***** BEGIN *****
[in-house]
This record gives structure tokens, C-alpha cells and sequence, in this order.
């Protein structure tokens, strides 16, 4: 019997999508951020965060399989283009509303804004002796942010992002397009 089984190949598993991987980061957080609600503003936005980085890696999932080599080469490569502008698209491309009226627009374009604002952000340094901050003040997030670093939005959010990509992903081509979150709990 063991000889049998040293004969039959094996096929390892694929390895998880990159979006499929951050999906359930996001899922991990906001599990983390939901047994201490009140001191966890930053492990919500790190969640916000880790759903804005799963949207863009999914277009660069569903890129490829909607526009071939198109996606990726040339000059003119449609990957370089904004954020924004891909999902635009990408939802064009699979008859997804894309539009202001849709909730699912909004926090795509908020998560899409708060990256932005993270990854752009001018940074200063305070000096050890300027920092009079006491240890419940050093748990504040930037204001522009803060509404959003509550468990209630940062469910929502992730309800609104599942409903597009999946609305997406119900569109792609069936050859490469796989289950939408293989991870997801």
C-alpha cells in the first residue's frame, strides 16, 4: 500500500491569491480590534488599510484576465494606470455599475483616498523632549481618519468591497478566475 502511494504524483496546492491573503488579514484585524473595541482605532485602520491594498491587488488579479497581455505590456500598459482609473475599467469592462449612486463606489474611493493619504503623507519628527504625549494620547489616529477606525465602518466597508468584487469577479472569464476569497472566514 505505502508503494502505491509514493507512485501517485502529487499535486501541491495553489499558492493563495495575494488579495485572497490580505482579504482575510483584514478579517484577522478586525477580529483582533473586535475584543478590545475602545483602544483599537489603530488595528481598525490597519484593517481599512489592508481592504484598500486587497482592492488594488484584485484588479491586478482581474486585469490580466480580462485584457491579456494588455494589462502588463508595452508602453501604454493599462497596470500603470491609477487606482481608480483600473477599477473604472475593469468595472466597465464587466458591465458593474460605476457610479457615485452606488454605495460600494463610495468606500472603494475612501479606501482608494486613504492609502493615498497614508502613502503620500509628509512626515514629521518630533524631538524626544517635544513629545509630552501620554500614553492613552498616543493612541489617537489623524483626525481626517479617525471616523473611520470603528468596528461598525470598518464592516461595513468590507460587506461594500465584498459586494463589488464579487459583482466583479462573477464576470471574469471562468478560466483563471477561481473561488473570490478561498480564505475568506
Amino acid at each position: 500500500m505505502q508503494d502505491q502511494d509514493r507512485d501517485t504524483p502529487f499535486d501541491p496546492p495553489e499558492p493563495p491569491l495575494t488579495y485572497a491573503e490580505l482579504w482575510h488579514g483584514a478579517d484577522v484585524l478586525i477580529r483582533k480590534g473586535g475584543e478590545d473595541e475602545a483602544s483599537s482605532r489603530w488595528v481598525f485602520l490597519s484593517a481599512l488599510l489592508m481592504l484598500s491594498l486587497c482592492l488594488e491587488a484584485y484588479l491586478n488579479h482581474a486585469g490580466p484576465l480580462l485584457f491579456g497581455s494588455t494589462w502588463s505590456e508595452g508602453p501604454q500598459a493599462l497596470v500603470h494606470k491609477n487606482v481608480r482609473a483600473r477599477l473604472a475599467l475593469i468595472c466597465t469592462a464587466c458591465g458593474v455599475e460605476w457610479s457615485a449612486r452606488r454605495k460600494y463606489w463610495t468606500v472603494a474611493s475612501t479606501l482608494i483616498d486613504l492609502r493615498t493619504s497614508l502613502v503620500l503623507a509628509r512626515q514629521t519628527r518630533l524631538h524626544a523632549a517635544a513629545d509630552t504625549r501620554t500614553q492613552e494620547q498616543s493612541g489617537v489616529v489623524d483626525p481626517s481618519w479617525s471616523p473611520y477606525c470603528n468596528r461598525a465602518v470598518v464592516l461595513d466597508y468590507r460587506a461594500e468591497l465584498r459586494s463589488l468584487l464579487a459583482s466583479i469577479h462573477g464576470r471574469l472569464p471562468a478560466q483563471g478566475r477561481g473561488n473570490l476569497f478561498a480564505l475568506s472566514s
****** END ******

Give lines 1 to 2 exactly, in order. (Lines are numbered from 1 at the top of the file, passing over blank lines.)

[in-house]
This record gives structure tokens, C-alpha cells and sequence, in this order.